Gov. Ron DeSantis declares state of emergency over gas shortages amid Colonial Pipeline issues, but Orlando has no need to worry

Gov. Ron DeSantis has responded to the recent cyberattack on a pipeline that supplies much of the oil to the Eastern United States by declaring a state of emergency in Florida. However, there is no need to panic in Central Florida.

For the unfamiliar, a cyberattack caused the Colonial Pipeline to shut down all of its operations on May 7. Hackers orchestrated a ransomware attack on the company and, while in the process of determining what had happened, the company took its pipeline offline. Colonial supplies as much as 45% of all fuel consumed in the Eastern US and this interruption jeopardized regular fuel supplies.

The Georgia-based company shared on Monday that it "proactively took certain systems offline to contain the threat, which temporarily halted all pipeline operations, and affected some of our IT systems." The hackers themselves issued an apology, pointing out that they were just hoping to make money and did not expect the disruption.

To combat the potential issues that might arise from a sudden gas shortage, Gov. DeSantis declared a state of emergency in Florida and readied the National Guard. While a state of emergency can sound scary, it's typically declared ahead of a possible shortage to combat price-gouging (think, every hurricane you've ever lived through). Orlandoans have even less reason to rush and stock up on gas.  Central Florida, unlike harder hit areas in the north of the state, does not largely rely on the pipeline for its fuel needs. Our gasoline comes in via the nearby ports.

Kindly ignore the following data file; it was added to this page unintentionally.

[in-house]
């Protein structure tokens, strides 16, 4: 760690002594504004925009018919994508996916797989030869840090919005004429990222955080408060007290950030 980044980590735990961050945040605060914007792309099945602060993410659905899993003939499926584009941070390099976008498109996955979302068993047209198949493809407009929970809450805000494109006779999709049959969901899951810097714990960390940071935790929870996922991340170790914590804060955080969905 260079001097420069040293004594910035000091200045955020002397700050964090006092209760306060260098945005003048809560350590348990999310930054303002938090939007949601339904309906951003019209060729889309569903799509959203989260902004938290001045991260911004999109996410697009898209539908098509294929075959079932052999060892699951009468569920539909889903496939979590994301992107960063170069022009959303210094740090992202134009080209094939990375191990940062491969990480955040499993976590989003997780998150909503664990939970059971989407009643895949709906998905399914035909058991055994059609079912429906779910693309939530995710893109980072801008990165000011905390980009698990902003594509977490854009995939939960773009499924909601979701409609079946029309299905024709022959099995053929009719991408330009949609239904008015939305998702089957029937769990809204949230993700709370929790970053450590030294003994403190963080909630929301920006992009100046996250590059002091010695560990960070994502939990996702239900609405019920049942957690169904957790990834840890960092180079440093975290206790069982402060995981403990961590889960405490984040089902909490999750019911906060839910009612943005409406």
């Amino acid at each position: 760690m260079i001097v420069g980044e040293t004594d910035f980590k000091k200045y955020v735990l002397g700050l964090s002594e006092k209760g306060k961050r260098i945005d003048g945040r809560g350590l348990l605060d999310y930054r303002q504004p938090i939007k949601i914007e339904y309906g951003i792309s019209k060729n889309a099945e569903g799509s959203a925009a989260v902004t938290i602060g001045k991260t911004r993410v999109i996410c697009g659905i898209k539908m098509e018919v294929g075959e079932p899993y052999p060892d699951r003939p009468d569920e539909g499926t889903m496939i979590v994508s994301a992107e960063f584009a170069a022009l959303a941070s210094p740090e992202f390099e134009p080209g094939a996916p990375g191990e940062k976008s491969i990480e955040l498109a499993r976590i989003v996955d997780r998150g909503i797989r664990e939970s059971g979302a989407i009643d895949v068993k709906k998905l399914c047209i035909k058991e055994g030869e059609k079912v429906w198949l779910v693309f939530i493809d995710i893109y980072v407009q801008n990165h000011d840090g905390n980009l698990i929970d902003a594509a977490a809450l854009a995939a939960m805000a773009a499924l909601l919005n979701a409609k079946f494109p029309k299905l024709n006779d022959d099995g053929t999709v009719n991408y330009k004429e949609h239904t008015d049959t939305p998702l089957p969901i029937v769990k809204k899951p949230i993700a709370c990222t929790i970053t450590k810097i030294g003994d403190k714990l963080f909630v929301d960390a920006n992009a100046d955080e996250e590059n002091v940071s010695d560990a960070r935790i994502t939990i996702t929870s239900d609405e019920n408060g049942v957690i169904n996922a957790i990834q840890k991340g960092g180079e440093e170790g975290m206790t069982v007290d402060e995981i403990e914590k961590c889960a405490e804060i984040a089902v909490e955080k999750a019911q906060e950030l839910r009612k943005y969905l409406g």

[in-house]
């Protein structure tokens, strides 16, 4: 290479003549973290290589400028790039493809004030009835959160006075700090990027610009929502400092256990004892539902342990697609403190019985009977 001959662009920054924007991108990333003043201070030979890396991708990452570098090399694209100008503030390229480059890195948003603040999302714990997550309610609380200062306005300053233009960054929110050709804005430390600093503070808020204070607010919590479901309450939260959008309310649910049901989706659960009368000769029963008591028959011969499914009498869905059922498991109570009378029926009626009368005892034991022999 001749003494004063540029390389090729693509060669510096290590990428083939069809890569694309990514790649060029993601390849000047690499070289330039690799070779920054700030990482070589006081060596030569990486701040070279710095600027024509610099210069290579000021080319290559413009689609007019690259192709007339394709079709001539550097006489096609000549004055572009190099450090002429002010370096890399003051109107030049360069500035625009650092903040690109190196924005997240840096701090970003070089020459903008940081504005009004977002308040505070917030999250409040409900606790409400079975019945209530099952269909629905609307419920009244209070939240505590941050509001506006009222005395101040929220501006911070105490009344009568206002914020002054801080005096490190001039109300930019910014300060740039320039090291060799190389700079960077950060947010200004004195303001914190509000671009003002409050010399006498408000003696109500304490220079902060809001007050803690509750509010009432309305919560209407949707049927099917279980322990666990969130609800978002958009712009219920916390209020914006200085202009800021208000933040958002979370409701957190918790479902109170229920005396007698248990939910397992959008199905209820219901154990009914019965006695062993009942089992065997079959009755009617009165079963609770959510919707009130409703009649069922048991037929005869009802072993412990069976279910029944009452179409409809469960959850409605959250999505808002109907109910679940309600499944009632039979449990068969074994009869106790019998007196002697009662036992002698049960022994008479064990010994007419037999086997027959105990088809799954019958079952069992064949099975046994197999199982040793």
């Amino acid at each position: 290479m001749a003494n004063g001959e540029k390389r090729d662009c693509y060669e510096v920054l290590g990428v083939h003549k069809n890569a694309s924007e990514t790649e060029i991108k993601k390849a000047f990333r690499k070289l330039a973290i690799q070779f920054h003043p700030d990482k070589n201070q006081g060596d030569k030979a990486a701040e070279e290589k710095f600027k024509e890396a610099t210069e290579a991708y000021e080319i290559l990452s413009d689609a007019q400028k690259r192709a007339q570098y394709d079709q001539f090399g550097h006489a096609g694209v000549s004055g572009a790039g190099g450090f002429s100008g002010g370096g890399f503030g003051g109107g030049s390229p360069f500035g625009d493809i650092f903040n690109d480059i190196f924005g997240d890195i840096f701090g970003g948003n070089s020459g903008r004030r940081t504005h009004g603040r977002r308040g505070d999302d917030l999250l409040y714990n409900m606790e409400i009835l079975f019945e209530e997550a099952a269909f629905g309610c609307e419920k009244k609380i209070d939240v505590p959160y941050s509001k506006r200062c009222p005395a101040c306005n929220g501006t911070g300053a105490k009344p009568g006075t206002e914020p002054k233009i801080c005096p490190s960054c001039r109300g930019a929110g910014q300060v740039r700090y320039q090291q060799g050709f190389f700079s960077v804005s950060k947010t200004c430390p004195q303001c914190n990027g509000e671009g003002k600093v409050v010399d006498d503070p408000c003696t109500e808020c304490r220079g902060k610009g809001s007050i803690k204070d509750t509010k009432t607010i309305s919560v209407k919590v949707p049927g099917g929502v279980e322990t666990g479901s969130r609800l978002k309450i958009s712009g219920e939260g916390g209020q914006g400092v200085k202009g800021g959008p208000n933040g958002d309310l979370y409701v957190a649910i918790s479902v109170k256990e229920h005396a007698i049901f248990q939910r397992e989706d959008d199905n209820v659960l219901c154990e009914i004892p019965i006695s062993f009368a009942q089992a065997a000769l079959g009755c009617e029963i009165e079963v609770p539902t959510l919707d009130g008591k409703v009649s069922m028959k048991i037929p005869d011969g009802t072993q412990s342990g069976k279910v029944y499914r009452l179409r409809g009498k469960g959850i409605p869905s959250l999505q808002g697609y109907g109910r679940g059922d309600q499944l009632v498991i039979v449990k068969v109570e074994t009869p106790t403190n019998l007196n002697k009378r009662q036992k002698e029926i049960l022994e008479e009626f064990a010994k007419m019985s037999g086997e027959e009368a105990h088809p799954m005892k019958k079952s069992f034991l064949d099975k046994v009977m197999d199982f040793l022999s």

"Generally speaking, that gasoline is flowing from a line from Colonial Pipeline from Georgia, and those are the areas I would expect to be troublesome in Florida," petroleum expert Patrick de Haan told WTVT. "Now the rest of the state, not so much of a problem. The reason for that is much of Florida receives waterborne shipments from the Gulf Coast directly. Tampa, Orlando, Miami — really the lower two-thirds of the state, along with Jacksonville, are all served via barge."
Beyond a shortage being unlikely, stockpiling gas for the unprepared isn't particularly useful. Gas spoils quickly if its not properly stored and even in cases of proper storage, gas with ethanol in it tends to turn in under three months.  It's fair to say that many of the panic buyers aren't thinking about storage, however.

The situation got so bad that the US Consumer Products Safety Commission had to warn that gas doesn't go in plastic bags. (There's a reason gas cans are their own specialized containers and it's to keep the solvent from eating through the plastic.)

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